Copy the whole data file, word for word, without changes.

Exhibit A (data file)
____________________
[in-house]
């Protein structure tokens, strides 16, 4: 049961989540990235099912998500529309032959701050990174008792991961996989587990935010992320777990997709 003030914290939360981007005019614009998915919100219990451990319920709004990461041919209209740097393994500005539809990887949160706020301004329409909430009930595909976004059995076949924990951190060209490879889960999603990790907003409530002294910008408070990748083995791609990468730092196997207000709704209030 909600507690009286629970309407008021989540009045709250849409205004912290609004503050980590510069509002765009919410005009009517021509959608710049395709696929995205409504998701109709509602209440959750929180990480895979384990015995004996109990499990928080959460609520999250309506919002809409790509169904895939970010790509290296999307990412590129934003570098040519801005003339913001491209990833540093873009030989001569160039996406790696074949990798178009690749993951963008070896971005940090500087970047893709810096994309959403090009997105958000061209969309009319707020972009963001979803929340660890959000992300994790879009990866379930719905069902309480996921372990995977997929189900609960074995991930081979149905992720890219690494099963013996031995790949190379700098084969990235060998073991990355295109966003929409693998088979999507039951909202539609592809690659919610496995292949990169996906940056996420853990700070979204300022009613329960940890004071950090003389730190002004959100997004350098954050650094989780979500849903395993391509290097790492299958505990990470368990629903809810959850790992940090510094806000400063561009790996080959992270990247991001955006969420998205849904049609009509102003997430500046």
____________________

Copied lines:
[in-house]
């Protein structure tokens, strides 16, 4: 049961989540990235099912998500529309032959701050990174008792991961996989587990935010992320777990997709 003030914290939360981007005019614009998915919100219990451990319920709004990461041919209209740097393994500005539809990887949160706020301004329409909430009930595909976004059995076949924990951190060209490879889960999603990790907003409530002294910008408070990748083995791609990468730092196997207000709704209030 909600507690009286629970309407008021989540009045709250849409205004912290609004503050980590510069509002765009919410005009009517021509959608710049395709696929995205409504998701109709509602209440959750929180990480895979384990015995004996109990499990928080959460609520999250309506919002809409790509169904895939970010790509290296999307990412590129934003570098040519801005003339913001491209990833540093873009030989001569160039996406790696074949990798178009690749993951963008070896971005940090500087970047893709810096994309959403090009997105958000061209969309009319707020972009963001979803929340660890959000992300994790879009990866379930719905069902309480996921372990995977997929189900609960074995991930081979149905992720890219690494099963013996031995790949190379700098084969990235060998073991990355295109966003929409693998088979999507039951909202539609592809690659919610496995292949990169996906940056996420853990700070979204300022009613329960940890004071950090003389730190002004959100997004350098954050650094989780979500849903395993391509290097790492299958505990990470368990629903809810959850790992940090510094806000400063561009790996080959992270990247991001955006969420998205849904049609009509102003997430500046």